Weber State University
Nature uses only the longest threads to weave her patterns,
so each small piece of her fabric reveals the organization
of the entire tapestry.
Too often the world of science is seen or portrayed as an endeavor in which one has to travel at speeds close to that of light, carry a truckload of highly technical and expensive equipment, enter a black hole at the center of the galaxy and emerge again in a neighbor’s backyard. While that kind of activity would be very exciting, this impression of science is misleading. Much of the most fascinating phenomena of this Universe exists right before our eyes, ears, noses and fingers. The problem is that it is not obvious how we should go about looking for the answers to all of our questions, or even what questions we should begin to ask. This course gives you the chance to learn and experience how to ask and pursue these questions. The class revolves around interactive investigations, with settings that extend the classroom to your home, a local grocery store, the great outdoors, and even the sky above.
Primarily, this course is about science and how it works. This course will attempt to open our eyes to the physical world around us; yet, instead of addressing science as a book filled with facts, we will interact with our physical world and attempt to extract from it as much “truth” as is possible. That is, we will try to inductively discover how our world functions by actually tinkering with it. In addition to actually “doing” science (specifically physics), this course should provide insight and discussion regarding the “nature of science.” Why do we do science? Does science provide us with all of “the answers”? What makes science what it is, and not something different?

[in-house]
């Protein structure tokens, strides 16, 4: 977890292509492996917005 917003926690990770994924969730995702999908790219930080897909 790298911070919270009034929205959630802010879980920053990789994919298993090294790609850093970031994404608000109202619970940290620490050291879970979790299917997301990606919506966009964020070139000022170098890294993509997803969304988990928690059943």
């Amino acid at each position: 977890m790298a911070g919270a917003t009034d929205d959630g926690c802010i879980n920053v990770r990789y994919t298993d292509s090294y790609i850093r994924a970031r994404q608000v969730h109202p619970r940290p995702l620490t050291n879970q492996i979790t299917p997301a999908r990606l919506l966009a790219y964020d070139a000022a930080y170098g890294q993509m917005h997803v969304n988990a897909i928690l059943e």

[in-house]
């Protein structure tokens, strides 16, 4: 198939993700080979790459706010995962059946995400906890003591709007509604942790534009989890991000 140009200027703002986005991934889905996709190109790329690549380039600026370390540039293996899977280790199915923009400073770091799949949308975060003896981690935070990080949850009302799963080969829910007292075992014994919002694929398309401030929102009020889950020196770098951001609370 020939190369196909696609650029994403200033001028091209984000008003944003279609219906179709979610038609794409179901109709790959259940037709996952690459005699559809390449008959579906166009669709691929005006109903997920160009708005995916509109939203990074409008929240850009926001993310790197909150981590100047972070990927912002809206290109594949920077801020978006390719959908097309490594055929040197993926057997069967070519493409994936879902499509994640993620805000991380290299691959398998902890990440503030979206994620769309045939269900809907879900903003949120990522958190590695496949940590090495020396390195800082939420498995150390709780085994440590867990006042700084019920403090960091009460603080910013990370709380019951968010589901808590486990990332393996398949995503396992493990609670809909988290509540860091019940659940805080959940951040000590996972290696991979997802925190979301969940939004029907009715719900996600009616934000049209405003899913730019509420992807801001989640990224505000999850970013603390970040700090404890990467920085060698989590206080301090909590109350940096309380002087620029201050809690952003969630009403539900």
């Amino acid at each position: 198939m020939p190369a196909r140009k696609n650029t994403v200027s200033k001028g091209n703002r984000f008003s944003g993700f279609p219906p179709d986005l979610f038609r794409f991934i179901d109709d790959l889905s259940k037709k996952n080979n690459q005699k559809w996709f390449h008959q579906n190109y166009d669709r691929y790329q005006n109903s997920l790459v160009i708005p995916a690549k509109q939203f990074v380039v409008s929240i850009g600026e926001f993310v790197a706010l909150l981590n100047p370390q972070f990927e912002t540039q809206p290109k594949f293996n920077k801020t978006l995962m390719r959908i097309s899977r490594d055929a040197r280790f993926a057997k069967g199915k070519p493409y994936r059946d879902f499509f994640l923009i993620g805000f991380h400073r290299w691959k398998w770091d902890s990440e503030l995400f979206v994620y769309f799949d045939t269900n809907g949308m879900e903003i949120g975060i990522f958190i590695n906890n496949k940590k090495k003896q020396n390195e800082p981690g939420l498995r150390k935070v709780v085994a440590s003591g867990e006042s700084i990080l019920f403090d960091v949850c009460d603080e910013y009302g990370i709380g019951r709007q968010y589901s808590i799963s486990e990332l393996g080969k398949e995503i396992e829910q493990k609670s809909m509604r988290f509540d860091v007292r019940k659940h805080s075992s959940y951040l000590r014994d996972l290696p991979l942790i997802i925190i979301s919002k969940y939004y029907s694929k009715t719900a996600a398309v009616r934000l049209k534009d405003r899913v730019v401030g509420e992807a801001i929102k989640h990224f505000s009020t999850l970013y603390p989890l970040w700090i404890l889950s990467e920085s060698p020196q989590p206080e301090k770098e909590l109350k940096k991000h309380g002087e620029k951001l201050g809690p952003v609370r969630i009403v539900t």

Within this course, you should learn some specific things about physics and science in general. I place these into three broad categories that I find helpful:
- Conceptual: You will understand some basic concepts in physics, how they are related, and how they provide a structure for understanding nature. These concepts include ideas about matter, energy, forces, and their systems of organization.
- Epistemological: You will learn about where physics knowledge originates and how it has been constructed into our current understandings. You will also learn how scientific ideas develop and change, how physics concepts work in concert with other sciences, and what distinguishes science from other understandings.
- Societal: You will develop ideas about how physics knowledge is used, both in your personal life and for society in general. You will consider how science and technology are related, what the role of science is in our everyday, and what the purpose of science is.
This site is essentially just the cover page of our course, Physics of the Mundane. The complete details are listed on our course hosting through WSUOnline. This includes the syllabus, assignments, and the like. Students can also contribute to discussions and turn in work through this site, while others can simply access some course materials.
More information about me, the instructor, is on my home page.